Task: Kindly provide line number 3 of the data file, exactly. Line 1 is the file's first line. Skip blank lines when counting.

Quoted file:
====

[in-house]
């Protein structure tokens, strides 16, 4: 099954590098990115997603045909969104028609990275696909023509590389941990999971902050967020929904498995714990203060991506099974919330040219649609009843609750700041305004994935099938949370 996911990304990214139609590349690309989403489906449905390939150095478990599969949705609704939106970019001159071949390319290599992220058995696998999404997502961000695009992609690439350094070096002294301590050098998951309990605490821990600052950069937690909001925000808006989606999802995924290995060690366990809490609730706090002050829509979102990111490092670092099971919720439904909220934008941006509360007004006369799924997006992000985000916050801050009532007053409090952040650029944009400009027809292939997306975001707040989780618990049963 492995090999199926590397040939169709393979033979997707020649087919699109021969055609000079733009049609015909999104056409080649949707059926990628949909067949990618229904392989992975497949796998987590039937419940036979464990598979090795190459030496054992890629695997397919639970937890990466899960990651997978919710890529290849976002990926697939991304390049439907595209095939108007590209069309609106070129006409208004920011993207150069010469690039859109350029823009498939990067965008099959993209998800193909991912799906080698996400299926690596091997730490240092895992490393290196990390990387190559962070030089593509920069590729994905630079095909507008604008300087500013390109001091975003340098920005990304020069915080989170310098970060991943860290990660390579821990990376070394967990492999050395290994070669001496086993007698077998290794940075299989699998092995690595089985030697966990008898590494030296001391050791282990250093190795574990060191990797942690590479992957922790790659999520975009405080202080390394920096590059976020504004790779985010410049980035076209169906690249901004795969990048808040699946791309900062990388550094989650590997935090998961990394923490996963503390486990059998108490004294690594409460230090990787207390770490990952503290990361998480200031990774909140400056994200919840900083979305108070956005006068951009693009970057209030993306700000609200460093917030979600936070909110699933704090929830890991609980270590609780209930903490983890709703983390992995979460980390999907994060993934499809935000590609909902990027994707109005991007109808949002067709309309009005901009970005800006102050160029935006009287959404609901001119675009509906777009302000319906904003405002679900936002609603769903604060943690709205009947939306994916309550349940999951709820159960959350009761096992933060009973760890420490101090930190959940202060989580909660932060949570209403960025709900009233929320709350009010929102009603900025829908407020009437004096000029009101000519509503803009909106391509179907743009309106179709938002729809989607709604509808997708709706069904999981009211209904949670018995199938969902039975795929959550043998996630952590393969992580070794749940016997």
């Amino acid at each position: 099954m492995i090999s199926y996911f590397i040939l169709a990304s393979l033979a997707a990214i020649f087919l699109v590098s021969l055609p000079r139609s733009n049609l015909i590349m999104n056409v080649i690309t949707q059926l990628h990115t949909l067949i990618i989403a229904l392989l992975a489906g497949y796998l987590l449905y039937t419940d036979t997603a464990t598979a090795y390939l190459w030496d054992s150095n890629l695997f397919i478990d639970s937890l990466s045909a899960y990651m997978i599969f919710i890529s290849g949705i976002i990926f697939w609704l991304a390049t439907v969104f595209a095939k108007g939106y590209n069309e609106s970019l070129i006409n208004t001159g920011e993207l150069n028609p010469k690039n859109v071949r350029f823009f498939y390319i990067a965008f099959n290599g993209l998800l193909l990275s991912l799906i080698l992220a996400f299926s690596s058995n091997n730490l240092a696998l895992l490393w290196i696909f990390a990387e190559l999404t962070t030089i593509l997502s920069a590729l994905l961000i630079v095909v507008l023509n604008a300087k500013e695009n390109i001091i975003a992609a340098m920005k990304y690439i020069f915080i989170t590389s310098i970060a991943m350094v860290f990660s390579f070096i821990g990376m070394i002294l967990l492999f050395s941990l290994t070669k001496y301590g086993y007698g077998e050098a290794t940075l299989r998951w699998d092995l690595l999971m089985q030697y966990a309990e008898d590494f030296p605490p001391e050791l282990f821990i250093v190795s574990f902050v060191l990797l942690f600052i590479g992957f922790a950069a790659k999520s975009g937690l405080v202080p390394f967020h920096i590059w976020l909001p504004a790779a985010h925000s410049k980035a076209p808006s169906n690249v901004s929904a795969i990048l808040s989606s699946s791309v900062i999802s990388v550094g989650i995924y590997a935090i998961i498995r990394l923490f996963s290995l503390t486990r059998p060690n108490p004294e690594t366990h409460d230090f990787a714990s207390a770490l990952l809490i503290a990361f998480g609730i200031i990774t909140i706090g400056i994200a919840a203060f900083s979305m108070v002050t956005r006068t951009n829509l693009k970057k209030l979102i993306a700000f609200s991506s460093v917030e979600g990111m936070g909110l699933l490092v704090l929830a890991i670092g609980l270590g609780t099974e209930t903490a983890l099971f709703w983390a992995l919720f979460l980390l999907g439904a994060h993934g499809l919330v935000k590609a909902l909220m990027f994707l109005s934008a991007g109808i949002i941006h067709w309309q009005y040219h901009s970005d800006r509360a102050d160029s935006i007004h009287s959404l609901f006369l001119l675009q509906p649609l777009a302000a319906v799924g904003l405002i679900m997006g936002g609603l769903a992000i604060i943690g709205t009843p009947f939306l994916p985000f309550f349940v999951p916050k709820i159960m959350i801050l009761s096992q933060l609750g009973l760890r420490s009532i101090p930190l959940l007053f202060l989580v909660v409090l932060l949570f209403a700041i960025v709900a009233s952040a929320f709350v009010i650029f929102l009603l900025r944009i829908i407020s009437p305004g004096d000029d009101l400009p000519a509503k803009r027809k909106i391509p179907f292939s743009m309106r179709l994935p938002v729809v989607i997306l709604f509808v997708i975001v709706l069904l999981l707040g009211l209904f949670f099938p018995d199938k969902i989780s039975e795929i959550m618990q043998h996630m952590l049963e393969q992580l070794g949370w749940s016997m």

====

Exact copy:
């Amino acid at each position: 099954m492995i090999s199926y996911f590397i040939l169709a990304s393979l033979a997707a990214i020649f087919l699109v590098s021969l055609p000079r139609s733009n049609l015909i590349m999104n056409v080649i690309t949707q059926l990628h990115t949909l067949i990618i989403a229904l392989l992975a489906g497949y796998l987590l449905y039937t419940d036979t997603a464990t598979a090795y390939l190459w030496d054992s150095n890629l695997f397919i478990d639970s937890l990466s045909a899960y990651m997978i599969f919710i890529s290849g949705i976002i990926f697939w609704l991304a390049t439907v969104f595209a095939k108007g939106y590209n069309e609106s970019l070129i006409n208004t001159g920011e993207l150069n028609p010469k690039n859109v071949r350029f823009f498939y390319i990067a965008f099959n290599g993209l998800l193909l990275s991912l799906i080698l992220a996400f299926s690596s058995n091997n730490l240092a696998l895992l490393w290196i696909f990390a990387e190559l999404t962070t030089i593509l997502s920069a590729l994905l961000i630079v095909v507008l023509n604008a300087k500013e695009n390109i001091i975003a992609a340098m920005k990304y690439i020069f915080i989170t590389s310098i970060a991943m350094v860290f990660s390579f070096i821990g990376m070394i002294l967990l492999f050395s941990l290994t070669k001496y301590g086993y007698g077998e050098a290794t940075l299989r998951w699998d092995l690595l999971m089985q030697y966990a309990e008898d590494f030296p605490p001391e050791l282990f821990i250093v190795s574990f902050v060191l990797l942690f600052i590479g992957f922790a950069a790659k999520s975009g937690l405080v202080p390394f967020h920096i590059w976020l909001p504004a790779a985010h925000s410049k980035a076209p808006s169906n690249v901004s929904a795969i990048l808040s989606s699946s791309v900062i999802s990388v550094g989650i995924y590997a935090i998961i498995r990394l923490f996963s290995l503390t486990r059998p060690n108490p004294e690594t366990h409460d230090f990787a714990s207390a770490l990952l809490i503290a990361f998480g609730i200031i990774t909140i706090g400056i994200a919840a203060f900083s979305m108070v002050t956005r006068t951009n829509l693009k970057k209030l979102i993306a700000f609200s991506s460093v917030e979600g990111m936070g909110l699933l490092v704090l929830a890991i670092g609980l270590g609780t099974e209930t903490a983890l099971f709703w983390a992995l919720f979460l980390l999907g439904a994060h993934g499809l919330v935000k590609a909902l909220m990027f994707l109005s934008a991007g109808i949002i941006h067709w309309q009005y040219h901009s970005d800006r509360a102050d160029s935006i007004h009287s959404l609901f006369l001119l675009q509906p649609l777009a302000a319906v799924g904003l405002i679900m997006g936002g609603l769903a992000i604060i943690g709205t009843p009947f939306l994916p985000f309550f349940v999951p916050k709820i159960m959350i801050l009761s096992q933060l609750g009973l760890r420490s009532i101090p930190l959940l007053f202060l989580v909660v409090l932060l949570f209403a700041i960025v709900a009233s952040a929320f709350v009010i650029f929102l009603l900025r944009i829908i407020s009437p305004g004096d000029d009101l400009p000519a509503k803009r027809k909106i391509p179907f292939s743009m309106r179709l994935p938002v729809v989607i997306l709604f509808v997708i975001v709706l069904l999981l707040g009211l209904f949670f099938p018995d199938k969902i989780s039975e795929i959550m618990q043998h996630m952590l049963e393969q992580l070794g949370w749940s016997m």